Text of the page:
This weekend (23rd of June) marks 43 years since the Debswana Diamond Company was established.
“This day not only commemorates our existence but, most importantly, signifies the beginning of the role Debswana has played in transforming Botswana’s socio-economic landscape into one of the world’s greatest success stories,” said the company in a statement.
Formed in 1969 as De Beers Botswana Mining Company, the company was renamed Debswana Diamond Company in 1992.
On this day, Debswana made a promise to turn diamond dreams into lasting reality for each and every Motswana and people from other nations who chose to make Botswana their home or place of business.
The company takes pride in its Corporate Social Investment (CSI) programme, which has over the years uplifted communities throughout Botswana. Our commitment is reflected in our increased budget for CSI projects from P9 million in 2011 to P15 million in 2012.
Debswana also takes pride in running two hospitals and a clinic in Jwaneng and Orapa. These serve employees and communities around Debswana mines. Annually, over 70 000 patients are consulted at Orapa Hospital and over 40 000 patients visit Jwaneng Hospital. The majority of these patients, especially those who end up being hospitalized, pay a nominal fee and are non-Debswana employees.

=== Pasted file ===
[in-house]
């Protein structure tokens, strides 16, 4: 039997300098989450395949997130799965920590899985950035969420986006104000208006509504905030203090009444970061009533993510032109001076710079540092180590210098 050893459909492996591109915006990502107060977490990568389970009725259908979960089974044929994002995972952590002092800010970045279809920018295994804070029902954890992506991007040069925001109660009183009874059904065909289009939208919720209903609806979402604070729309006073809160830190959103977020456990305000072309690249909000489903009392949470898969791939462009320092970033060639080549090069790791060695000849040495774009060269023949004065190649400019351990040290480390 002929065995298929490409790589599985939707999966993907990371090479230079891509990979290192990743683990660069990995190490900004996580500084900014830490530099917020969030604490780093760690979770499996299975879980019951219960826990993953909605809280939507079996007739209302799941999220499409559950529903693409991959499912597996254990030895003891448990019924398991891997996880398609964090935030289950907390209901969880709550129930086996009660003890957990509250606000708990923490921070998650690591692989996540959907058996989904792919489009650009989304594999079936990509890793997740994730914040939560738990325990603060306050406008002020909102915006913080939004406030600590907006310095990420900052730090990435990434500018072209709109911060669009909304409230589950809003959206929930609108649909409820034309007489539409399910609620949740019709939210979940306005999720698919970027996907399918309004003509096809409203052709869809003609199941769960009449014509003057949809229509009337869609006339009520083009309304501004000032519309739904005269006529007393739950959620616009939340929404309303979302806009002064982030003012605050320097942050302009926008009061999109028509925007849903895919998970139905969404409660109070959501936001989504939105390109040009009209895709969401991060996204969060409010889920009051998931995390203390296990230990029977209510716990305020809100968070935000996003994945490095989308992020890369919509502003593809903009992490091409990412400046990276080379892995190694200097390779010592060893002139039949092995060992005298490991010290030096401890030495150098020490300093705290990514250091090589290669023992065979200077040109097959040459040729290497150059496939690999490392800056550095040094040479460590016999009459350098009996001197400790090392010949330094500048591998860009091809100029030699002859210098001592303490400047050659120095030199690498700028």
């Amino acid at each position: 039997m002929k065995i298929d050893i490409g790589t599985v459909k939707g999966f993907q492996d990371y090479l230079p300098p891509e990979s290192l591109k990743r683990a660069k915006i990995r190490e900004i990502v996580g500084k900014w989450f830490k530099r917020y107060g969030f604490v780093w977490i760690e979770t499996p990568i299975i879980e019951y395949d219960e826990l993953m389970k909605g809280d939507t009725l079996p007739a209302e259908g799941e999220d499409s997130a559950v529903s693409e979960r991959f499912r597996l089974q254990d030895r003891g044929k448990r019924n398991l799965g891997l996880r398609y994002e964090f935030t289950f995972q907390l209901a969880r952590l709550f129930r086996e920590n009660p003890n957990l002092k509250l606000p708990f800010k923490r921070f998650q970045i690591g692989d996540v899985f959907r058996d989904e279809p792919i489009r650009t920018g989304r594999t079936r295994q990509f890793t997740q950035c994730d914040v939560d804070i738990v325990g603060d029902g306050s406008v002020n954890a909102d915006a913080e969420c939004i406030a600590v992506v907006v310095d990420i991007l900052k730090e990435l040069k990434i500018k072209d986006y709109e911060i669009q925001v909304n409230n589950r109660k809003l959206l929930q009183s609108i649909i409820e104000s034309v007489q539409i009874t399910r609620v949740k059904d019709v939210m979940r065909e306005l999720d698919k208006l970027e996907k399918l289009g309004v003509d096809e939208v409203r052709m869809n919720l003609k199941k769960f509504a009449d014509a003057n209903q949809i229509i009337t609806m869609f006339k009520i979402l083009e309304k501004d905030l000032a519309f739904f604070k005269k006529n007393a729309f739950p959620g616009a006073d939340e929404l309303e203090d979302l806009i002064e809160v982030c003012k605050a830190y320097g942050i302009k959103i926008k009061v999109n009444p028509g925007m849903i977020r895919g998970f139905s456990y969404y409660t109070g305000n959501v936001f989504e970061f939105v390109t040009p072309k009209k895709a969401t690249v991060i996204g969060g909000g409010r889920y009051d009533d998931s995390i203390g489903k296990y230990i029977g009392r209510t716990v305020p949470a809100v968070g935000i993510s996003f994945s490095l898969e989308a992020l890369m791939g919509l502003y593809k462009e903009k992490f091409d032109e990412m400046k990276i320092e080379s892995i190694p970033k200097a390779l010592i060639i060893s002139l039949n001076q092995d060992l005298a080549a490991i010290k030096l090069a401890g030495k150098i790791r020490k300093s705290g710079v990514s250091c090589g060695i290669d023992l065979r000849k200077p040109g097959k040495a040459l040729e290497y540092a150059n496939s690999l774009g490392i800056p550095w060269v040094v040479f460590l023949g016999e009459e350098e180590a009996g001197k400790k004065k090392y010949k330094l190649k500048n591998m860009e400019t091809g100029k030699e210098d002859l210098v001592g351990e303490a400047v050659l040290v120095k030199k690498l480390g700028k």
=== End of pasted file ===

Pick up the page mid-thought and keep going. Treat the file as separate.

Debswana made history in May 2001 when it became the first company in the world to proactively roll out free Anti Retrovirals (ARVs) to its employees and their spouses, who are infected, before including their children below 21 years in 2006.
Debswana has a successful public-private partnership with Government through which it has leveraged its existing company infrastructure and personnel to increase access to Highly Active Anti-Retroviral Therapy (HAART) to over 100 000 HIV/AIDS positive Batswana living in communities around its mines.
Over the past four decades Botswana has recorded one of the fastest growth rates in per capita income in the world. Diamond mining has fuelled much of this expansion and currently accounts for more than one-third of Gross Domestic Product, seventy percent (70 percent) of export earnings, and about half of the government’s revenues.